Jungle Tales of Tarzan

By Edgar Rice Burroughs

Page 115

his mate, came too, taking her
place with bared fangs at Taug's side. Others followed their example,
until at last Tarzan was surrounded by a ring of hairy champions who
would permit no enemy to approach him.

It was a surprised and chastened Tarzan who opened his eyes to
consciousness a few minutes later. He looked about him at the
surrounding apes and slowly there returned to him a realization of what
had occurred.

Gradually a broad grin illuminated his features. His bruises were many
and they hurt; but the good that had come from his adventure was worth
all that it had cost. He had learned, for instance, that the apes of
Kerchak had heeded his teaching, and he had learned that he had good
friends among the sullen beasts whom he had thought without sentiment.
He had discovered that Manu, the monkey--even little, cowardly
Manu--had risked his life in his defense.

It made Tarzan very glad to know these things; but at the other lesson
he had been taught he reddened. He had always been a joker, the only
joker in the grim and terrible company; but now as he lay there half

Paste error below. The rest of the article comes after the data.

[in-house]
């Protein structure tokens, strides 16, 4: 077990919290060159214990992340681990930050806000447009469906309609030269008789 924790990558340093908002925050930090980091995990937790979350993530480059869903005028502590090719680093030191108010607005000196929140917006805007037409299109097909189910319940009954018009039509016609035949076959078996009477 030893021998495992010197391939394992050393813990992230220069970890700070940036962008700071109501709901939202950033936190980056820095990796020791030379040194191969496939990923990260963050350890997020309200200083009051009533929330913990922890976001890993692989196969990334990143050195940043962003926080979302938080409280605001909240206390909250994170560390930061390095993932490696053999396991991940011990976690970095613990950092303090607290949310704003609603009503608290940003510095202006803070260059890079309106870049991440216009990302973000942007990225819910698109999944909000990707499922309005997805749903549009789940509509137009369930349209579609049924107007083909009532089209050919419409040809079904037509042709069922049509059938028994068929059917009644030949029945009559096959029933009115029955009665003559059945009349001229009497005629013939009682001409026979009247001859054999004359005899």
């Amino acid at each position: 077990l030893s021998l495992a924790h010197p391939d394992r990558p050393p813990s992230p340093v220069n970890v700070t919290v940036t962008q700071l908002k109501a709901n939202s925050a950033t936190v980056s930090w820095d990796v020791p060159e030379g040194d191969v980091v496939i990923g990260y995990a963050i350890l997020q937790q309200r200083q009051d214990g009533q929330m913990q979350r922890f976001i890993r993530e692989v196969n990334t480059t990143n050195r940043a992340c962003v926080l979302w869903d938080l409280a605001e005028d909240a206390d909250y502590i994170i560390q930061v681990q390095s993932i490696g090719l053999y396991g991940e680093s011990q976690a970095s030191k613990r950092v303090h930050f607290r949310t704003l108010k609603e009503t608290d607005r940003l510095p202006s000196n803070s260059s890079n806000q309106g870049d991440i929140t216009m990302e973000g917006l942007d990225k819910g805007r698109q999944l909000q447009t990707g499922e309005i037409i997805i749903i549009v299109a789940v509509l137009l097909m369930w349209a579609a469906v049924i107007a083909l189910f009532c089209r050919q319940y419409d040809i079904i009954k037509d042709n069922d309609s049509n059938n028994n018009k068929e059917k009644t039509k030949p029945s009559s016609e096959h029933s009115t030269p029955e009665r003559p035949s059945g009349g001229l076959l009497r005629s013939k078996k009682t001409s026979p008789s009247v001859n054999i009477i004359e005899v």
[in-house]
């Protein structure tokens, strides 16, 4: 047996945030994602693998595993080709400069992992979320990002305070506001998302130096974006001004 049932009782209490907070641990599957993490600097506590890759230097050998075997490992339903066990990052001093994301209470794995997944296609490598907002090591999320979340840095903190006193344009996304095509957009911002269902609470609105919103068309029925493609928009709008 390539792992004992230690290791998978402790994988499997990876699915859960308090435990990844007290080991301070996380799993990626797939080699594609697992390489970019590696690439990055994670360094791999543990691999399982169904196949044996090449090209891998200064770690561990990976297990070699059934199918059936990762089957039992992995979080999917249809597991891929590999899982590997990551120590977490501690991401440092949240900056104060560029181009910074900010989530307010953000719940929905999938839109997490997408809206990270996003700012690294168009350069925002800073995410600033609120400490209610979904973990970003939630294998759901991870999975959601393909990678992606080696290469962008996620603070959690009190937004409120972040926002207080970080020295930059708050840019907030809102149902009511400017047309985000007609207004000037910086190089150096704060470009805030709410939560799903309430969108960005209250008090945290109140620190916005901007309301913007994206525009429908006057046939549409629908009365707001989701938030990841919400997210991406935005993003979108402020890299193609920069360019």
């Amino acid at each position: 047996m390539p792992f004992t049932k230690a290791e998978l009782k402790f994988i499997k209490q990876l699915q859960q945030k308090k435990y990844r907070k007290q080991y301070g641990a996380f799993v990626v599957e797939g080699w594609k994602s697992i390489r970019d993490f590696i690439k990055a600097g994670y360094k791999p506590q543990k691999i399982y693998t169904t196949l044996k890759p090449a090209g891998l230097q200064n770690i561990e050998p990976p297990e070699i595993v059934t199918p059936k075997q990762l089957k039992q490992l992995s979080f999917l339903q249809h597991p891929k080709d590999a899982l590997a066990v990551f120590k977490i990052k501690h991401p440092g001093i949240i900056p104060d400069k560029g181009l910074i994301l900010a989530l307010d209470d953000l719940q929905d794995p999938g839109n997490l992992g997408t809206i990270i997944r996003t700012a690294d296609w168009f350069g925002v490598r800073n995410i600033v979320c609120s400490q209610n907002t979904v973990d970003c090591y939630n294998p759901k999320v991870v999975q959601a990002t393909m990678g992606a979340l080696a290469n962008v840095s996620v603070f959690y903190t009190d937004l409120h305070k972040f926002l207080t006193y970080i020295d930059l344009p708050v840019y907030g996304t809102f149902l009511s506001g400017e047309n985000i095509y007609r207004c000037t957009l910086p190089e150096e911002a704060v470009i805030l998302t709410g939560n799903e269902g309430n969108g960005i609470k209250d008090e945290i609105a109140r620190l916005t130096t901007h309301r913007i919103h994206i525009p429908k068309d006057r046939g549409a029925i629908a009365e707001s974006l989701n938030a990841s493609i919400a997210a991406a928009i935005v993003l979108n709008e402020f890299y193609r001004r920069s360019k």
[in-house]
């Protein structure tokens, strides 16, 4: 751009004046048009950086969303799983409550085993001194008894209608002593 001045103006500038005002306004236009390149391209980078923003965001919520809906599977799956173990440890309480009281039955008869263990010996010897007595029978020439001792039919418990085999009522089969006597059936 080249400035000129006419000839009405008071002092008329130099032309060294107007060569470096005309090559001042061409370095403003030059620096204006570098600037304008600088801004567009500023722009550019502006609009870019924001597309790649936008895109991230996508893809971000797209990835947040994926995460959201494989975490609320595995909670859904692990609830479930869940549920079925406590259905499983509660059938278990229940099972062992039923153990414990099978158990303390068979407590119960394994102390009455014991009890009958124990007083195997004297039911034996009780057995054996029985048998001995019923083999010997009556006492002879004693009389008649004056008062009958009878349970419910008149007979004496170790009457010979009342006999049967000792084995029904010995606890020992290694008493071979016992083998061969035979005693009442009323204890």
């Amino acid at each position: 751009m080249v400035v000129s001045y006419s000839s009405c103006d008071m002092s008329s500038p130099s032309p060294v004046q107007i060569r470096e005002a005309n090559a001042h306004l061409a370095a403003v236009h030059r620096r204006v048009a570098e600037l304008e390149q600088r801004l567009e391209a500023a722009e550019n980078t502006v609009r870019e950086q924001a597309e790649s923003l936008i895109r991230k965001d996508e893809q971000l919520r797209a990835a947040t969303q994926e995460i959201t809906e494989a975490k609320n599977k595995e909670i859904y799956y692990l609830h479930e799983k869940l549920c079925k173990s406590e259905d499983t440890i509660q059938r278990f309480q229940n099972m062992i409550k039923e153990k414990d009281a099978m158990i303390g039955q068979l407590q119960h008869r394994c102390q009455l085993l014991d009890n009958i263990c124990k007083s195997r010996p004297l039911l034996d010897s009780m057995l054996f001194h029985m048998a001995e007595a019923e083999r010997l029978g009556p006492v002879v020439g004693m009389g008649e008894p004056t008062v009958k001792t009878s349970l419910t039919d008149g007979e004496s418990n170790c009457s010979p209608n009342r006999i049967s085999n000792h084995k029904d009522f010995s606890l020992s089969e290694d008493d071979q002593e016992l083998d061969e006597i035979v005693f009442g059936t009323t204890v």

dead from his hurts, he almost swore a solemn oath forever to forego
practical joking--almost; but not quite.


The Nightmare

THE BLACKS OF the village of Mbonga, the chief, were feasting, while
above them in a large tree sat Tarzan of the Apes--grim, terrible,
empty, and envious. Hunting had proved poor that day, for there are
lean days as well as fat ones for even the greatest of the jungle
hunters. Oftentimes Tarzan went empty for more than a full sun, and he
had passed through entire moons during which he had been but barely
able to stave off starvation; but such times were infrequent.

There once had been a period of sickness among the grass-eaters which
had left the plains almost bare of game for several years, and again
the great cats had increased so rapidly and so overrun the country that
their prey, which was also Tarzan's, had been frightened off for a
considerable time.

But for the most part Tarzan had fed well always. Today, though, he
had gone empty, one misfortune following another as rapidly as he
raised new quarry,

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